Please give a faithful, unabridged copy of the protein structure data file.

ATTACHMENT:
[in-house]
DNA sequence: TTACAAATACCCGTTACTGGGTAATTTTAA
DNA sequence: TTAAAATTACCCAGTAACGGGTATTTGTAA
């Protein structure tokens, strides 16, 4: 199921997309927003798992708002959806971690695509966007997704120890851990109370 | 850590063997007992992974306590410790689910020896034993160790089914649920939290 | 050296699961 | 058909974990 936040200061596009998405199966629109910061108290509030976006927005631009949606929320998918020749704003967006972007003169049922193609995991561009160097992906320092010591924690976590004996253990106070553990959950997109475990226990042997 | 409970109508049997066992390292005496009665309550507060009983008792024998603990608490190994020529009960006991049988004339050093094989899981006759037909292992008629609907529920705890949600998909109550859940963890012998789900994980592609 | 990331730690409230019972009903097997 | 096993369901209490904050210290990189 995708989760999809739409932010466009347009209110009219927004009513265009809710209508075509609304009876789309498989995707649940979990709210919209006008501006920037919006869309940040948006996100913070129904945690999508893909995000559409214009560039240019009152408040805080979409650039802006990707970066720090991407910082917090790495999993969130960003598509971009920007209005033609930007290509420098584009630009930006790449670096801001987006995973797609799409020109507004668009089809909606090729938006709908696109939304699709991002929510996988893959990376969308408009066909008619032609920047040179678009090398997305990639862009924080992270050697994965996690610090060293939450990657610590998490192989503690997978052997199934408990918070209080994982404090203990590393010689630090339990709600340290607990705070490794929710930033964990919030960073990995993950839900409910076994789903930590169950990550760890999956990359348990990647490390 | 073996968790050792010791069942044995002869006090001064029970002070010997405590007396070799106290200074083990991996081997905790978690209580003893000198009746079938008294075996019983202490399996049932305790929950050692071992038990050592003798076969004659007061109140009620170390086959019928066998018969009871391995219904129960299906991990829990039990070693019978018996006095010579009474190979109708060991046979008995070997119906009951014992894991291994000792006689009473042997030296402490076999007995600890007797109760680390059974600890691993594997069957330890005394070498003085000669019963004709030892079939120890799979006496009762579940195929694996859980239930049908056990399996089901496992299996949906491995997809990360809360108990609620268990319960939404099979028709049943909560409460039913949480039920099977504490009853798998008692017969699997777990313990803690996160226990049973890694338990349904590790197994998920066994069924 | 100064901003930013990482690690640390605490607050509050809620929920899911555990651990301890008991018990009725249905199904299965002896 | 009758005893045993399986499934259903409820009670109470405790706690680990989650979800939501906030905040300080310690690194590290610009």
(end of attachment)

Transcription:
[in-house]
DNA sequence: TTACAAATACCCGTTACTGGGTAATTTTAA
DNA sequence: TTAAAATTACCCAGTAACGGGTATTTGTAA
């Protein structure tokens, strides 16, 4: 199921997309927003798992708002959806971690695509966007997704120890851990109370 | 850590063997007992992974306590410790689910020896034993160790089914649920939290 | 050296699961 | 058909974990 936040200061596009998405199966629109910061108290509030976006927005631009949606929320998918020749704003967006972007003169049922193609995991561009160097992906320092010591924690976590004996253990106070553990959950997109475990226990042997 | 409970109508049997066992390292005496009665309550507060009983008792024998603990608490190994020529009960006991049988004339050093094989899981006759037909292992008629609907529920705890949600998909109550859940963890012998789900994980592609 | 990331730690409230019972009903097997 | 096993369901209490904050210290990189 995708989760999809739409932010466009347009209110009219927004009513265009809710209508075509609304009876789309498989995707649940979990709210919209006008501006920037919006869309940040948006996100913070129904945690999508893909995000559409214009560039240019009152408040805080979409650039802006990707970066720090991407910082917090790495999993969130960003598509971009920007209005033609930007290509420098584009630009930006790449670096801001987006995973797609799409020109507004668009089809909606090729938006709908696109939304699709991002929510996988893959990376969308408009066909008619032609920047040179678009090398997305990639862009924080992270050697994965996690610090060293939450990657610590998490192989503690997978052997199934408990918070209080994982404090203990590393010689630090339990709600340290607990705070490794929710930033964990919030960073990995993950839900409910076994789903930590169950990550760890999956990359348990990647490390 | 073996968790050792010791069942044995002869006090001064029970002070010997405590007396070799106290200074083990991996081997905790978690209580003893000198009746079938008294075996019983202490399996049932305790929950050692071992038990050592003798076969004659007061109140009620170390086959019928066998018969009871391995219904129960299906991990829990039990070693019978018996006095010579009474190979109708060991046979008995070997119906009951014992894991291994000792006689009473042997030296402490076999007995600890007797109760680390059974600890691993594997069957330890005394070498003085000669019963004709030892079939120890799979006496009762579940195929694996859980239930049908056990399996089901496992299996949906491995997809990360809360108990609620268990319960939404099979028709049943909560409460039913949480039920099977504490009853798998008692017969699997777990313990803690996160226990049973890694338990349904590790197994998920066994069924 | 100064901003930013990482690690640390605490607050509050809620929920899911555990651990301890008991018990009725249905199904299965002896 | 009758005893045993399986499934259903409820009670109470405790706690680990989650979800939501906030905040300080310690690194590290610009």